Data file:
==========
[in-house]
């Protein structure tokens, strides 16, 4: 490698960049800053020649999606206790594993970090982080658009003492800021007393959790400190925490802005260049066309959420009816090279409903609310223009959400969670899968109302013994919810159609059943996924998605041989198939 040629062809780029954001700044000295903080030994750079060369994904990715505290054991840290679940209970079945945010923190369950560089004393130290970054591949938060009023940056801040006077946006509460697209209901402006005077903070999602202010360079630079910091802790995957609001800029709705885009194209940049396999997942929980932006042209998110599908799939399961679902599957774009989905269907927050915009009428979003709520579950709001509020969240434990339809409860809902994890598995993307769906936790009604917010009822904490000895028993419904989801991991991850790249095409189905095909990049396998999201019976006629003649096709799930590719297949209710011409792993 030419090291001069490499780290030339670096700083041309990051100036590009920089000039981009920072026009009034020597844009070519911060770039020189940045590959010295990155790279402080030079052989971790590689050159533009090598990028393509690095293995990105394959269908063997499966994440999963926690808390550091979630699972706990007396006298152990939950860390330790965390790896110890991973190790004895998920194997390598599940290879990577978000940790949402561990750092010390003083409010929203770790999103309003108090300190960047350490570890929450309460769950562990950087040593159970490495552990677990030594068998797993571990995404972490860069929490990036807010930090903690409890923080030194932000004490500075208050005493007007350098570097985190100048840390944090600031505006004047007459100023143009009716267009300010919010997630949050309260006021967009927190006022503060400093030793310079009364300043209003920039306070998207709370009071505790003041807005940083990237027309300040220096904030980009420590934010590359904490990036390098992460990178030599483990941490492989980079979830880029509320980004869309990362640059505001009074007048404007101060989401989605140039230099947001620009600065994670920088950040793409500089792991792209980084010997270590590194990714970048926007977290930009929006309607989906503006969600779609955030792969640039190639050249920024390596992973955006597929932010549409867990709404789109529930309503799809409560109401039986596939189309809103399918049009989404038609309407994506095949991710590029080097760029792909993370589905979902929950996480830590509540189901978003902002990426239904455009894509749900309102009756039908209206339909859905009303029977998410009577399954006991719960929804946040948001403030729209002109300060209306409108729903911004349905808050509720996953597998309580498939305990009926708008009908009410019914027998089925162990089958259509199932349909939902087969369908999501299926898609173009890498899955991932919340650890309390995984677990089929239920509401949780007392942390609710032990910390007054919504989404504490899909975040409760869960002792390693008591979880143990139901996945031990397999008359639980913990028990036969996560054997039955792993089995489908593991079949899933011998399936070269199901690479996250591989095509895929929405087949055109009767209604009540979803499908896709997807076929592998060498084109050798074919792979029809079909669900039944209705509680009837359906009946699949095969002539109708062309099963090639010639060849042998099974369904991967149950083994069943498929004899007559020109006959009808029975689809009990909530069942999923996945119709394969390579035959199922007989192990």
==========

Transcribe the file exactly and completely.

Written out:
[in-house]
């Protein structure tokens, strides 16, 4: 490698960049800053020649999606206790594993970090982080658009003492800021007393959790400190925490802005260049066309959420009816090279409903609310223009959400969670899968109302013994919810159609059943996924998605041989198939 040629062809780029954001700044000295903080030994750079060369994904990715505290054991840290679940209970079945945010923190369950560089004393130290970054591949938060009023940056801040006077946006509460697209209901402006005077903070999602202010360079630079910091802790995957609001800029709705885009194209940049396999997942929980932006042209998110599908799939399961679902599957774009989905269907927050915009009428979003709520579950709001509020969240434990339809409860809902994890598995993307769906936790009604917010009822904490000895028993419904989801991991991850790249095409189905095909990049396998999201019976006629003649096709799930590719297949209710011409792993 030419090291001069490499780290030339670096700083041309990051100036590009920089000039981009920072026009009034020597844009070519911060770039020189940045590959010295990155790279402080030079052989971790590689050159533009090598990028393509690095293995990105394959269908063997499966994440999963926690808390550091979630699972706990007396006298152990939950860390330790965390790896110890991973190790004895998920194997390598599940290879990577978000940790949402561990750092010390003083409010929203770790999103309003108090300190960047350490570890929450309460769950562990950087040593159970490495552990677990030594068998797993571990995404972490860069929490990036807010930090903690409890923080030194932000004490500075208050005493007007350098570097985190100048840390944090600031505006004047007459100023143009009716267009300010919010997630949050309260006021967009927190006022503060400093030793310079009364300043209003920039306070998207709370009071505790003041807005940083990237027309300040220096904030980009420590934010590359904490990036390098992460990178030599483990941490492989980079979830880029509320980004869309990362640059505001009074007048404007101060989401989605140039230099947001620009600065994670920088950040793409500089792991792209980084010997270590590194990714970048926007977290930009929006309607989906503006969600779609955030792969640039190639050249920024390596992973955006597929932010549409867990709404789109529930309503799809409560109401039986596939189309809103399918049009989404038609309407994506095949991710590029080097760029792909993370589905979902929950996480830590509540189901978003902002990426239904455009894509749900309102009756039908209206339909859905009303029977998410009577399954006991719960929804946040948001403030729209002109300060209306409108729903911004349905808050509720996953597998309580498939305990009926708008009908009410019914027998089925162990089958259509199932349909939902087969369908999501299926898609173009890498899955991932919340650890309390995984677990089929239920509401949780007392942390609710032990910390007054919504989404504490899909975040409760869960002792390693008591979880143990139901996945031990397999008359639980913990028990036969996560054997039955792993089995489908593991079949899933011998399936070269199901690479996250591989095509895929929405087949055109009767209604009540979803499908896709997807076929592998060498084109050798074919792979029809079909669900039944209705509680009837359906009946699949095969002539109708062309099963090639010639060849042998099974369904991967149950083994069943498929004899007559020109006959009808029975689809009990909530069942999923996945119709394969390579035959199922007989192990």